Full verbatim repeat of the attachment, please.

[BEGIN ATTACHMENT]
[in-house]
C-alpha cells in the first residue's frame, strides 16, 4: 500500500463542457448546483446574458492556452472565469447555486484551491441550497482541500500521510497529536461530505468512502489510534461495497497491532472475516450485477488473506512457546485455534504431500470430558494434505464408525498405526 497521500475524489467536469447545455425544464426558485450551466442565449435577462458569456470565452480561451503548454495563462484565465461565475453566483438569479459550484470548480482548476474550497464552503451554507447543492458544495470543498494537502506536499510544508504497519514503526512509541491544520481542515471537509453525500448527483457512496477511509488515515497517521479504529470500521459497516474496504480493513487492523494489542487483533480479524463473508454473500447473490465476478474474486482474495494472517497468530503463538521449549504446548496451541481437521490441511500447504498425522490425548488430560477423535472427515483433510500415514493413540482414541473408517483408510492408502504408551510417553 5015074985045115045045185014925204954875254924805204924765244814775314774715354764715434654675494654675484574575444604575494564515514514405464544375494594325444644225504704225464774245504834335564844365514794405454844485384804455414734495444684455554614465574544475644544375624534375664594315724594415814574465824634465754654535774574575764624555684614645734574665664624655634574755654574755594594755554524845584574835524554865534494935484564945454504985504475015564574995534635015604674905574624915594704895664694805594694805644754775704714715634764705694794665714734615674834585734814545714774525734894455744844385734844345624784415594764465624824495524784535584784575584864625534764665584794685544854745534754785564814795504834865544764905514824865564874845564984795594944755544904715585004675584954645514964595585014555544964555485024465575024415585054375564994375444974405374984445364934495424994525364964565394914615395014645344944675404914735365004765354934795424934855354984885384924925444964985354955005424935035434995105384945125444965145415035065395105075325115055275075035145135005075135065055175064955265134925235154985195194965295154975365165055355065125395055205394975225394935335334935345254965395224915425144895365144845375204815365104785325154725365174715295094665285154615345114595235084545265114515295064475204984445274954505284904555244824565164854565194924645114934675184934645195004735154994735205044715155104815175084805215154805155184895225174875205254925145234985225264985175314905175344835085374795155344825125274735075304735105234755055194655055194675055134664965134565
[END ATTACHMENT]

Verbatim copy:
[in-house]
C-alpha cells in the first residue's frame, strides 16, 4: 500500500463542457448546483446574458492556452472565469447555486484551491441550497482541500500521510497529536461530505468512502489510534461495497497491532472475516450485477488473506512457546485455534504431500470430558494434505464408525498405526 497521500475524489467536469447545455425544464426558485450551466442565449435577462458569456470565452480561451503548454495563462484565465461565475453566483438569479459550484470548480482548476474550497464552503451554507447543492458544495470543498494537502506536499510544508504497519514503526512509541491544520481542515471537509453525500448527483457512496477511509488515515497517521479504529470500521459497516474496504480493513487492523494489542487483533480479524463473508454473500447473490465476478474474486482474495494472517497468530503463538521449549504446548496451541481437521490441511500447504498425522490425548488430560477423535472427515483433510500415514493413540482414541473408517483408510492408502504408551510417553 5015074985045115045045185014925204954875254924805204924765244814775314774715354764715434654675494654675484574575444604575494564515514514405464544375494594325444644225504704225464774245504834335564844365514794405454844485384804455414734495444684455554614465574544475644544375624534375664594315724594415814574465824634465754654535774574575764624555684614645734574665664624655634574755654574755594594755554524845584574835524554865534494935484564945454504985504475015564574995534635015604674905574624915594704895664694805594694805644754775704714715634764705694794665714734615674834585734814545714774525734894455744844385734844345624784415594764465624824495524784535584784575584864625534764665584794685544854745534754785564814795504834865544764905514824865564874845564984795594944755544904715585004675584954645514964595585014555544964555485024465575024415585054375564994375444974405374984445364934495424994525364964565394914615395014645344944675404914735365004765354934795424934855354984885384924925444964985354955005424935035434995105384945125444965145415035065395105075325115055275075035145135005075135065055175064955265134925235154985195194965295154975365165055355065125395055205394975225394935335334935345254965395224915425144895365144845375204815365104785325154725365174715295094665285154615345114595235084545265114515295064475204984445274954505284904555244824565164854565194924645114934675184934645195004735154994735205044715155104815175084805215154805155184895225174875205254925145234985225264985175314905175344835085374795155344825125274735075304735105234755055194655055194675055134664965134565